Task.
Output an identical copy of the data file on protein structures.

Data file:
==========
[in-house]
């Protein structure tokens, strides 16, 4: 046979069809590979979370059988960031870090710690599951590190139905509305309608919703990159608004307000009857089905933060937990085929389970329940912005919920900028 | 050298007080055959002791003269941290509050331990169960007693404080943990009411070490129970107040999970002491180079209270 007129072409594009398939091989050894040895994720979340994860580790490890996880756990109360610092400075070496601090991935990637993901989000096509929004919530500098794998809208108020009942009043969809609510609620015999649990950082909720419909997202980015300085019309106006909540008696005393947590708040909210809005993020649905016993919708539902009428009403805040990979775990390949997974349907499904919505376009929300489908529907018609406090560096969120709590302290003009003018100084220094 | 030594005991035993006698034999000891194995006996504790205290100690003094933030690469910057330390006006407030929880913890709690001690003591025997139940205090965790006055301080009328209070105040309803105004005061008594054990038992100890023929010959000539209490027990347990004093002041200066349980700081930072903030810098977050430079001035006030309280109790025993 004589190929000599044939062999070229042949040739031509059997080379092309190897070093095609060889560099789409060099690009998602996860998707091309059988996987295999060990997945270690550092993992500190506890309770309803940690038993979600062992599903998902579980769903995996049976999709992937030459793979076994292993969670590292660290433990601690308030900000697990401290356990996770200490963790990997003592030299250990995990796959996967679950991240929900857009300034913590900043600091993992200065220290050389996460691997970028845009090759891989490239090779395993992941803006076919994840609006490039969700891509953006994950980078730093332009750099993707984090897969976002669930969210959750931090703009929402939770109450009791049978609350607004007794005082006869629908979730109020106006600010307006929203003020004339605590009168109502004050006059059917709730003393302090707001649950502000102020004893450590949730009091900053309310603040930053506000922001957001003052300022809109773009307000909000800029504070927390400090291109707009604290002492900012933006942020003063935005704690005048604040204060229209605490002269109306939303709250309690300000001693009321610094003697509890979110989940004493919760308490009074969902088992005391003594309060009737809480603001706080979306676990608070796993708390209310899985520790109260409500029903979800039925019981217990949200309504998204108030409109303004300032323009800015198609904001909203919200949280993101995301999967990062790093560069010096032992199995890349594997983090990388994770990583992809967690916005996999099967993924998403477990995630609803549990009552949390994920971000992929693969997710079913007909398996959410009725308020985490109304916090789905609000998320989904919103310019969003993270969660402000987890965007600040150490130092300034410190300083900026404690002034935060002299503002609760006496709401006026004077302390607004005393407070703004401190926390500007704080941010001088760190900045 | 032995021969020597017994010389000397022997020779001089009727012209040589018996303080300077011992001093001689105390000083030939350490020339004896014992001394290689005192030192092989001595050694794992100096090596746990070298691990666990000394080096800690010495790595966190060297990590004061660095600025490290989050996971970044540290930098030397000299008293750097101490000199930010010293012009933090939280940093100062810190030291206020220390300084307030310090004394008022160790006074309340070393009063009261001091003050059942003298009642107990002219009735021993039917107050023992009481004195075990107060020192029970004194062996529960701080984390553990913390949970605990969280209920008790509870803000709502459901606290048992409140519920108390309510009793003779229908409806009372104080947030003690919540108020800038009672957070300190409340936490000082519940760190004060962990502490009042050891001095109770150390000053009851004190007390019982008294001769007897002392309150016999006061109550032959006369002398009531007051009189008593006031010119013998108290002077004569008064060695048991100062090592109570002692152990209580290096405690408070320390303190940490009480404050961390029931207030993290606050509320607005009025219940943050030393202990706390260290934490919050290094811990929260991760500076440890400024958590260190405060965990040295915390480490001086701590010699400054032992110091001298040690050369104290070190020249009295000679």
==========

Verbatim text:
[in-house]
């Protein structure tokens, strides 16, 4: 046979069809590979979370059988960031870090710690599951590190139905509305309608919703990159608004307000009857089905933060937990085929389970329940912005919920900028 | 050298007080055959002791003269941290509050331990169960007693404080943990009411070490129970107040999970002491180079209270 007129072409594009398939091989050894040895994720979340994860580790490890996880756990109360610092400075070496601090991935990637993901989000096509929004919530500098794998809208108020009942009043969809609510609620015999649990950082909720419909997202980015300085019309106006909540008696005393947590708040909210809005993020649905016993919708539902009428009403805040990979775990390949997974349907499904919505376009929300489908529907018609406090560096969120709590302290003009003018100084220094 | 030594005991035993006698034999000891194995006996504790205290100690003094933030690469910057330390006006407030929880913890709690001690003591025997139940205090965790006055301080009328209070105040309803105004005061008594054990038992100890023929010959000539209490027990347990004093002041200066349980700081930072903030810098977050430079001035006030309280109790025993 004589190929000599044939062999070229042949040739031509059997080379092309190897070093095609060889560099789409060099690009998602996860998707091309059988996987295999060990997945270690550092993992500190506890309770309803940690038993979600062992599903998902579980769903995996049976999709992937030459793979076994292993969670590292660290433990601690308030900000697990401290356990996770200490963790990997003592030299250990995990796959996967679950991240929900857009300034913590900043600091993992200065220290050389996460691997970028845009090759891989490239090779395993992941803006076919994840609006490039969700891509953006994950980078730093332009750099993707984090897969976002669930969210959750931090703009929402939770109450009791049978609350607004007794005082006869629908979730109020106006600010307006929203003020004339605590009168109502004050006059059917709730003393302090707001649950502000102020004893450590949730009091900053309310603040930053506000922001957001003052300022809109773009307000909000800029504070927390400090291109707009604290002492900012933006942020003063935005704690005048604040204060229209605490002269109306939303709250309690300000001693009321610094003697509890979110989940004493919760308490009074969902088992005391003594309060009737809480603001706080979306676990608070796993708390209310899985520790109260409500029903979800039925019981217990949200309504998204108030409109303004300032323009800015198609904001909203919200949280993101995301999967990062790093560069010096032992199995890349594997983090990388994770990583992809967690916005996999099967993924998403477990995630609803549990009552949390994920971000992929693969997710079913007909398996959410009725308020985490109304916090789905609000998320989904919103310019969003993270969660402000987890965007600040150490130092300034410190300083900026404690002034935060002299503002609760006496709401006026004077302390607004005393407070703004401190926390500007704080941010001088760190900045 | 032995021969020597017994010389000397022997020779001089009727012209040589018996303080300077011992001093001689105390000083030939350490020339004896014992001394290689005192030192092989001595050694794992100096090596746990070298691990666990000394080096800690010495790595966190060297990590004061660095600025490290989050996971970044540290930098030397000299008293750097101490000199930010010293012009933090939280940093100062810190030291206020220390300084307030310090004394008022160790006074309340070393009063009261001091003050059942003298009642107990002219009735021993039917107050023992009481004195075990107060020192029970004194062996529960701080984390553990913390949970605990969280209920008790509870803000709502459901606290048992409140519920108390309510009793003779229908409806009372104080947030003690919540108020800038009672957070300190409340936490000082519940760190004060962990502490009042050891001095109770150390000053009851004190007390019982008294001769007897002392309150016999006061109550032959006369002398009531007051009189008593006031010119013998108290002077004569008064060695048991100062090592109570002692152990209580290096405690408070320390303190940490009480404050961390029931207030993290606050509320607005009025219940943050030393202990706390260290934490919050290094811990929260991760500076440890400024958590260190405060965990040295915390480490001086701590010699400054032992110091001298040690050369104290070190020249009295000679």